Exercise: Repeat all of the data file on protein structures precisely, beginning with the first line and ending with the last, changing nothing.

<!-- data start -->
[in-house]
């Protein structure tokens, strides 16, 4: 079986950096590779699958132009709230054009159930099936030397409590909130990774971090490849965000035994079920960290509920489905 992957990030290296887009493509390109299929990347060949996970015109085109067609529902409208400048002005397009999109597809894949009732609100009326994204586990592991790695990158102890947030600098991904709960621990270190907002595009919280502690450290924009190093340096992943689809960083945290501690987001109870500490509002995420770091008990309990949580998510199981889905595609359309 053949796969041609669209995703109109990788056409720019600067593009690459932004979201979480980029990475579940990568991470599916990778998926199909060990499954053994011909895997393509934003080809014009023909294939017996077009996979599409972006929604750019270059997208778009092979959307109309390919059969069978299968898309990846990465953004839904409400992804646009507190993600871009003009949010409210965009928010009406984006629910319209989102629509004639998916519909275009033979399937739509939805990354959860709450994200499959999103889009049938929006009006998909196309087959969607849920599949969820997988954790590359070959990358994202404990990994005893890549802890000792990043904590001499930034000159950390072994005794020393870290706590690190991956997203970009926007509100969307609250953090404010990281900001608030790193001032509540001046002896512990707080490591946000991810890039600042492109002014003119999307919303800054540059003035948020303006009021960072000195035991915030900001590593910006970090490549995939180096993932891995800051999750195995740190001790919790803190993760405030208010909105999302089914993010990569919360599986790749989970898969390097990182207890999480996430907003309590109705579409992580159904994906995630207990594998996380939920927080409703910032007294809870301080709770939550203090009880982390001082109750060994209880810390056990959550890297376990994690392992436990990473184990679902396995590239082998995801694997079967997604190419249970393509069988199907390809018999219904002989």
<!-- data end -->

[in-house]
């Protein structure tokens, strides 16, 4: 079986950096590779699958132009709230054009159930099936030397409590909130990774971090490849965000035994079920960290509920489905 992957990030290296887009493509390109299929990347060949996970015109085109067609529902409208400048002005397009999109597809894949009732609100009326994204586990592991790695990158102890947030600098991904709960621990270190907002595009919280502690450290924009190093340096992943689809960083945290501690987001109870500490509002995420770091008990309990949580998510199981889905595609359309 053949796969041609669209995703109109990788056409720019600067593009690459932004979201979480980029990475579940990568991470599916990778998926199909060990499954053994011909895997393509934003080809014009023909294939017996077009996979599409972006929604750019270059997208778009092979959307109309390919059969069978299968898309990846990465953004839904409400992804646009507190993600871009003009949010409210965009928010009406984006629910319209989102629509004639998916519909275009033979399937739509939805990354959860709450994200499959999103889009049938929006009006998909196309087959969607849920599949969820997988954790590359070959990358994202404990990994005893890549802890000792990043904590001499930034000159950390072994005794020393870290706590690190991956997203970009926007509100969307609250953090404010990281900001608030790193001032509540001046002896512990707080490591946000991810890039600042492109002014003119999307919303800054540059003035948020303006009021960072000195035991915030900001590593910006970090490549995939180096993932891995800051999750195995740190001790919790803190993760405030208010909105999302089914993010990569919360599986790749989970898969390097990182207890999480996430907003309590109705579409992580159904994906995630207990594998996380939920927080409703910032007294809870301080709770939550203090009880982390001082109750060994209880810390056990959550890297376990994690392992436990990473184990679902396995590239082998995801694997079967997604190419249970393509069988199907390809018999219904002989």